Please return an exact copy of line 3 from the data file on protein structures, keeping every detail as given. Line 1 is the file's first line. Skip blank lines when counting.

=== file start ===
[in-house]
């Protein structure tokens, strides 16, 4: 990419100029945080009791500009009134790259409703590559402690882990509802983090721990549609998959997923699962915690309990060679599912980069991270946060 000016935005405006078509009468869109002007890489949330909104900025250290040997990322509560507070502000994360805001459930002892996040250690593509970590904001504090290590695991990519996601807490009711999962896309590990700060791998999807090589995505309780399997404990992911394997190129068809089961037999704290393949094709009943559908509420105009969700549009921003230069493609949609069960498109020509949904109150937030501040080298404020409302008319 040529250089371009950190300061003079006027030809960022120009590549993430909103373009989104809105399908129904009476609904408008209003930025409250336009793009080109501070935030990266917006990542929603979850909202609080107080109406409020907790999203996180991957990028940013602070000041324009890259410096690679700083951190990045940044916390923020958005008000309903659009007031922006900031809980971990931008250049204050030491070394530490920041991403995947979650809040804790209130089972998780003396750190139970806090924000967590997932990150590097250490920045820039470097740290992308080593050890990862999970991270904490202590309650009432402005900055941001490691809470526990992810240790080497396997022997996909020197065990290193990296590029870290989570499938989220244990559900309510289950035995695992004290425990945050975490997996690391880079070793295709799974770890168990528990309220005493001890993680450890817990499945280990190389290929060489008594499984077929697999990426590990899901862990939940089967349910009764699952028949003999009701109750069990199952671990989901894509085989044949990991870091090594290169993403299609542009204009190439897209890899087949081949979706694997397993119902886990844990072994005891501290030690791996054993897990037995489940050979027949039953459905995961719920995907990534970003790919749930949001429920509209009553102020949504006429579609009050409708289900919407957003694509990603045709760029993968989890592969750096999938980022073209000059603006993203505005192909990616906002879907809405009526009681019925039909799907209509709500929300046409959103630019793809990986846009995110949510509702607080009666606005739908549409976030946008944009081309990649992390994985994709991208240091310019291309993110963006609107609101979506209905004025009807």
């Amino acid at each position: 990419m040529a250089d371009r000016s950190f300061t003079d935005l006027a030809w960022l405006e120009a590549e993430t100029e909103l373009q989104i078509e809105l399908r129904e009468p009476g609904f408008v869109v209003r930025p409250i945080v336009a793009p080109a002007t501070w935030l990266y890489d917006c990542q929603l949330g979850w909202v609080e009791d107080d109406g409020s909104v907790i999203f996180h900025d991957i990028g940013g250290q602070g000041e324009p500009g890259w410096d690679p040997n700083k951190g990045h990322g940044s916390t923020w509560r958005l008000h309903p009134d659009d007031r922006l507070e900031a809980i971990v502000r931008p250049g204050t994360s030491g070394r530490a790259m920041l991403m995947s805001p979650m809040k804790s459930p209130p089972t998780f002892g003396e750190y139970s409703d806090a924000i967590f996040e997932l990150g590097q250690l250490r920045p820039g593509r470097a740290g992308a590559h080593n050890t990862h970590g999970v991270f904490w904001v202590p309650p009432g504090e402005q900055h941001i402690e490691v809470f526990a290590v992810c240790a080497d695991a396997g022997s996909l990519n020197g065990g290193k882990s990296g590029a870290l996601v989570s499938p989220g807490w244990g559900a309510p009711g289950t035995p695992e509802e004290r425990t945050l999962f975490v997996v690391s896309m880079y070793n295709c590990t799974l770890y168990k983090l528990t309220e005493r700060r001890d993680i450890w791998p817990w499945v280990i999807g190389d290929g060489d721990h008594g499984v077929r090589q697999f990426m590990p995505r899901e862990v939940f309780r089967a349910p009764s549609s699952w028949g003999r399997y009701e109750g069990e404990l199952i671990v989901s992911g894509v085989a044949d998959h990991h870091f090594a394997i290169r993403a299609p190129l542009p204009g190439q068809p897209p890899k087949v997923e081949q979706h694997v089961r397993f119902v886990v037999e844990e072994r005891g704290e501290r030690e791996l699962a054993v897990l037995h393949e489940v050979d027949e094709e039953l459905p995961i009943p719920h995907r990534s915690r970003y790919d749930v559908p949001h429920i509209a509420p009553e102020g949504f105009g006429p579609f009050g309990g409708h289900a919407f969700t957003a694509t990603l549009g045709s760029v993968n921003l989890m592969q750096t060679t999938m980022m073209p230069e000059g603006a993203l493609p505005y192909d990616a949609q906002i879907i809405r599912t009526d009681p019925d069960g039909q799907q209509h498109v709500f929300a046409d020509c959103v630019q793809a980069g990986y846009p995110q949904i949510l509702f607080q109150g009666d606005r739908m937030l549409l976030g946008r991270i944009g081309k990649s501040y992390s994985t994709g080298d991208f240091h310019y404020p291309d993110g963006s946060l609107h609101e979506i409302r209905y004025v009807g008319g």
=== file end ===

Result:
């Amino acid at each position: 990419m040529a250089d371009r000016s950190f300061t003079d935005l006027a030809w960022l405006e120009a590549e993430t100029e909103l373009q989104i078509e809105l399908r129904e009468p009476g609904f408008v869109v209003r930025p409250i945080v336009a793009p080109a002007t501070w935030l990266y890489d917006c990542q929603l949330g979850w909202v609080e009791d107080d109406g409020s909104v907790i999203f996180h900025d991957i990028g940013g250290q602070g000041e324009p500009g890259w410096d690679p040997n700083k951190g990045h990322g940044s916390t923020w509560r958005l008000h309903p009134d659009d007031r922006l507070e900031a809980i971990v502000r931008p250049g204050t994360s030491g070394r530490a790259m920041l991403m995947s805001p979650m809040k804790s459930p209130p089972t998780f002892g003396e750190y139970s409703d806090a924000i967590f996040e997932l990150g590097q250690l250490r920045p820039g593509r470097a740290g992308a590559h080593n050890t990862h970590g999970v991270f904490w904001v202590p309650p009432g504090e402005q900055h941001i402690e490691v809470f526990a290590v992810c240790a080497d695991a396997g022997s996909l990519n020197g065990g290193k882990s990296g590029a870290l996601v989570s499938p989220g807490w244990g559900a309510p009711g289950t035995p695992e509802e004290r425990t945050l999962f975490v997996v690391s896309m880079y070793n295709c590990t799974l770890y168990k983090l528990t309220e005493r700060r001890d993680i450890w791998p817990w499945v280990i999807g190389d290929g060489d721990h008594g499984v077929r090589q697999f990426m590990p995505r899901e862990v939940f309780r089967a349910p009764s549609s699952w028949g003999r399997y009701e109750g069990e404990l199952i671990v989901s992911g894509v085989a044949d998959h990991h870091f090594a394997i290169r993403a299609p190129l542009p204009g190439q068809p897209p890899k087949v997923e081949q979706h694997v089961r397993f119902v886990v037999e844990e072994r005891g704290e501290r030690e791996l699962a054993v897990l037995h393949e489940v050979d027949e094709e039953l459905p995961i009943p719920h995907r990534s915690r970003y790919d749930v559908p949001h429920i509209a509420p009553e102020g949504f105009g006429p579609f009050g309990g409708h289900a919407f969700t957003a694509t990603l549009g045709s760029v993968n921003l989890m592969q750096t060679t999938m980022m073209p230069e000059g603006a993203l493609p505005y192909d990616a949609q906002i879907i809405r599912t009526d009681p019925d069960g039909q799907q209509h498109v709500f929300a046409d020509c959103v630019q793809a980069g990986y846009p995110q949904i949510l509702f607080q109150g009666d606005r739908m937030l549409l976030g946008r991270i944009g081309k990649s501040y992390s994985t994709g080298d991208f240091h310019y404020p291309d993110g963006s946060l609107h609101e979506i409302r209905y004025v009807g008319g």